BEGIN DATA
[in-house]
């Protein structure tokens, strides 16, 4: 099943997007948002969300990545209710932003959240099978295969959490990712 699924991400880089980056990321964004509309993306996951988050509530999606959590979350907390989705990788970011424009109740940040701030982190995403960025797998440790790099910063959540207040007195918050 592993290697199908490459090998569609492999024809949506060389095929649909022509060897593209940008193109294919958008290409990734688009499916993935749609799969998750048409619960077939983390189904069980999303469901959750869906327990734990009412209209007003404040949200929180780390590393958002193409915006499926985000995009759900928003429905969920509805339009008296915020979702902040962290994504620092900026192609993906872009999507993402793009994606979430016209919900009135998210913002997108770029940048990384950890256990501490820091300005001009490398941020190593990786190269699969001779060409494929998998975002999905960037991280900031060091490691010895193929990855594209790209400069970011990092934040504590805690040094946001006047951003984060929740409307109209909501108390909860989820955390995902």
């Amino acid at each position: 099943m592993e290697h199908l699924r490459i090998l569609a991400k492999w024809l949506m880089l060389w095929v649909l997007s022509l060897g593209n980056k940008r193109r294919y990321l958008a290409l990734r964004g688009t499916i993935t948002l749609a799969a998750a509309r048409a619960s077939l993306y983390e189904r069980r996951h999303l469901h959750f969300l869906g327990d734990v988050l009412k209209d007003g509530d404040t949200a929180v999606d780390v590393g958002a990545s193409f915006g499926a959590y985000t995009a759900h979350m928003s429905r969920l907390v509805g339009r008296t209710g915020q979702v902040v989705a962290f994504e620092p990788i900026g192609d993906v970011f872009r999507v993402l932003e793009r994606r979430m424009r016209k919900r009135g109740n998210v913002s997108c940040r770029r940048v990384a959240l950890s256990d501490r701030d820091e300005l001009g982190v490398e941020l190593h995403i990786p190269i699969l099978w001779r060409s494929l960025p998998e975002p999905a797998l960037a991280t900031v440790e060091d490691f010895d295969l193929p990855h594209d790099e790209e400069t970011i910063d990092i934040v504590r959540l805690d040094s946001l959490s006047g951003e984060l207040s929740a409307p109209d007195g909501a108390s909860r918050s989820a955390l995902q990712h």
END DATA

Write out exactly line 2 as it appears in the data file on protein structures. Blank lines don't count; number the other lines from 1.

């Protein structure tokens, strides 16, 4: 099943997007948002969300990545209710932003959240099978295969959490990712 699924991400880089980056990321964004509309993306996951988050509530999606959590979350907390989705990788970011424009109740940040701030982190995403960025797998440790790099910063959540207040007195918050 592993290697199908490459090998569609492999024809949506060389095929649909022509060897593209940008193109294919958008290409990734688009499916993935749609799969998750048409619960077939983390189904069980999303469901959750869906327990734990009412209209007003404040949200929180780390590393958002193409915006499926985000995009759900928003429905969920509805339009008296915020979702902040962290994504620092900026192609993906872009999507993402793009994606979430016209919900009135998210913002997108770029940048990384950890256990501490820091300005001009490398941020190593990786190269699969001779060409494929998998975002999905960037991280900031060091490691010895193929990855594209790209400069970011990092934040504590805690040094946001006047951003984060929740409307109209909501108390909860989820955390995902």